Tell for the Kurdish talks. However, one might think of this as a distinct indicator that the Kurdish talks are going well, but we would hesitate to fully commit to that view just yet. The main takeaway is that Exxon is moving forward, but that they would do this whether or not there was significant movement with the talks in Kurdistan, although we can be sure that Exxon is definitely a subject of those discussions. i.e., the Kurds may be making headway with Baghdad, or not, but regardless, Exxon's default path must be to move forward. What might be said, however, is that the parliamentary crisis going on with Iraqiya has opened something of a window for the Kurds and Exxon to continue to build facts on the ground in Erbil that will be hard to undo over time. And thus at one level, time is not on Maliki's side, and the longer that he waits, the harder the genie will be to put back into the bottle. However, by the same token, should Maliki feel the need to make such a move in the longer term, it will need to be much more dramatic. Thus, the current quiet talks between Erbil and Baghdad could be building up a bit of drama for a future point in time.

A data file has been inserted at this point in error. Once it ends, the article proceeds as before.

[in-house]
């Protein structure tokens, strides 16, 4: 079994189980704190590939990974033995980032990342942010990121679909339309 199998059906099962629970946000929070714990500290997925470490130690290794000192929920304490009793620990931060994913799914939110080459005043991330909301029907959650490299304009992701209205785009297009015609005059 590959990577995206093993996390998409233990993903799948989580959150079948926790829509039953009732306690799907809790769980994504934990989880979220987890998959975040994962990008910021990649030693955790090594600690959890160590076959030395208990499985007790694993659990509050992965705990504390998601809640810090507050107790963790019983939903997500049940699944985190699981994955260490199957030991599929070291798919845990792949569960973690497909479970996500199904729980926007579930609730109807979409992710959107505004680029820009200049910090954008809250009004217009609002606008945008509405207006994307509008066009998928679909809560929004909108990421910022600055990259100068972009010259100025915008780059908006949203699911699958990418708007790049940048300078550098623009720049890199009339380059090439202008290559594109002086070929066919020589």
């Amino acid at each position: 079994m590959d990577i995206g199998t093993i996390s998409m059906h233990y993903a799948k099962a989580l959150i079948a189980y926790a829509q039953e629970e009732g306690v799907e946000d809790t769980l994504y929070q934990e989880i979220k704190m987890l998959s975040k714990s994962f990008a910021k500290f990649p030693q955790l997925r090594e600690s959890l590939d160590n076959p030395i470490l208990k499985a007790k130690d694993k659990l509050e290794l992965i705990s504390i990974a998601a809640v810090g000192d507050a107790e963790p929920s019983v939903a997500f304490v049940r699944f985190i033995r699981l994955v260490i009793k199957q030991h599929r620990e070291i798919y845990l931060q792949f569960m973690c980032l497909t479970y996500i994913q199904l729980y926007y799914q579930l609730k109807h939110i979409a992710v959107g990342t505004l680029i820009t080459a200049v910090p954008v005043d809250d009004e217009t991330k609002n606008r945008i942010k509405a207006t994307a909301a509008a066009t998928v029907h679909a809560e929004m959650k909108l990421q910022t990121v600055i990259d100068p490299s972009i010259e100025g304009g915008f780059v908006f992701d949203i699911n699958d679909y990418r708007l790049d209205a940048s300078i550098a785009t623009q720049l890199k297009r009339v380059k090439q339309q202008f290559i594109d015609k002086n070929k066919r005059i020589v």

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>> Total close to securing Kurdistan oil rightsFrench oil firm Total is close to securing exploration rights over several oil and gas blocks in Iraqi Kurdistan, the Sunday Times reported. The paper said a deal could be announced within weeks, although it also cited sources close to the situation as saying that the deal could still fall apart. Industry sources told Reuters that Total had been visiting the region ahead of a possible entry. Total could not immediately be reached for comment. Many big western oil companies have been mulling an entry into Kurdistan, by either buying existing players in the region, many of whom are small independents, or by buying new licensing blocks. [Source: Reuters]